Researchers from Messerli Research Institute, the University of Lincoln and the University of Vienna are researching how and why birds respond to new influences and their eagerness to explore.
It has been assumed that neophobic species, or those that do not like new things, have a tendency to explore less than those that do, referred to as neophilic. Researchers used touchscreens to examine how parrots and crows respond when investigating objects they have never seen before.
The research reveals that the neotic style of a bird has an impact on when they choose to explore new objects, but not on their level of exploration. Birds that are more neophobic carry out the same amount of exploration but make the approach much later.
Researchers found that individual differences and characteristics seem to be much more important than species-level differences in determining how eager a bird is to explore.
How They Tested It
Researchers introduced parrots and crows to a touchscreen which revealed two different colored shapes on a regular basis. They were trained to understand that choosing one of the shapes by pecking it could result in a food reward. The team showed each bird 16 pairs of shapes and throughout the task introduced a few novel stimuli that they had never seen.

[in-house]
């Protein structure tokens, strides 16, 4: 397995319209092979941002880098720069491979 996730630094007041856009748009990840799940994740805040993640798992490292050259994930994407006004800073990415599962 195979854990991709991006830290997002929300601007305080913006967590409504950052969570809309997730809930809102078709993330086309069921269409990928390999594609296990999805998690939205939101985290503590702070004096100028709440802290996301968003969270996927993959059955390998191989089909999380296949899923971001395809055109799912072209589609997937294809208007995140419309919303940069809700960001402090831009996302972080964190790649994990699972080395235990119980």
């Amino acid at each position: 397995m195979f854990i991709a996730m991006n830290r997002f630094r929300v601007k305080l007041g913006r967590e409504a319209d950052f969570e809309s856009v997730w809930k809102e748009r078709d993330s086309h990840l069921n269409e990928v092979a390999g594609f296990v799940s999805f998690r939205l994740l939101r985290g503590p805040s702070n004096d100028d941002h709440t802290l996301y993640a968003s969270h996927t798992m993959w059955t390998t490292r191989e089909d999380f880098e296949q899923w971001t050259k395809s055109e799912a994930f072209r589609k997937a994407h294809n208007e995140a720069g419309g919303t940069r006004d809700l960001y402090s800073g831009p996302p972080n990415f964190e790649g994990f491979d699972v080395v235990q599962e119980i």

They then measured how quickly the birds responded to the new shapes and at which point in the test they chose to investigate them.
"Rather than its species, we found that individual differences have a significant impact upon how quickly a bird begins to explore,” says Anna Wilkinson, a specialist in animal cognition from the School of Life Sciences at the University of Lincoln. “This is likely to be due to a combination of the bird's age, its individual position in the social hierarchy, and its own previous experiences."
Nine different species of parrots and corvids were studied representing different ecological backgrounds such as the likelihood of pressure from predators.
"Our findings allow for a more accurate interpretation of behavior and the processes which control responses to changes in the environment,” says Mark O’Hara, researcher from Messerli Research Institute.
The full research can be found in the journal Scientific Reports.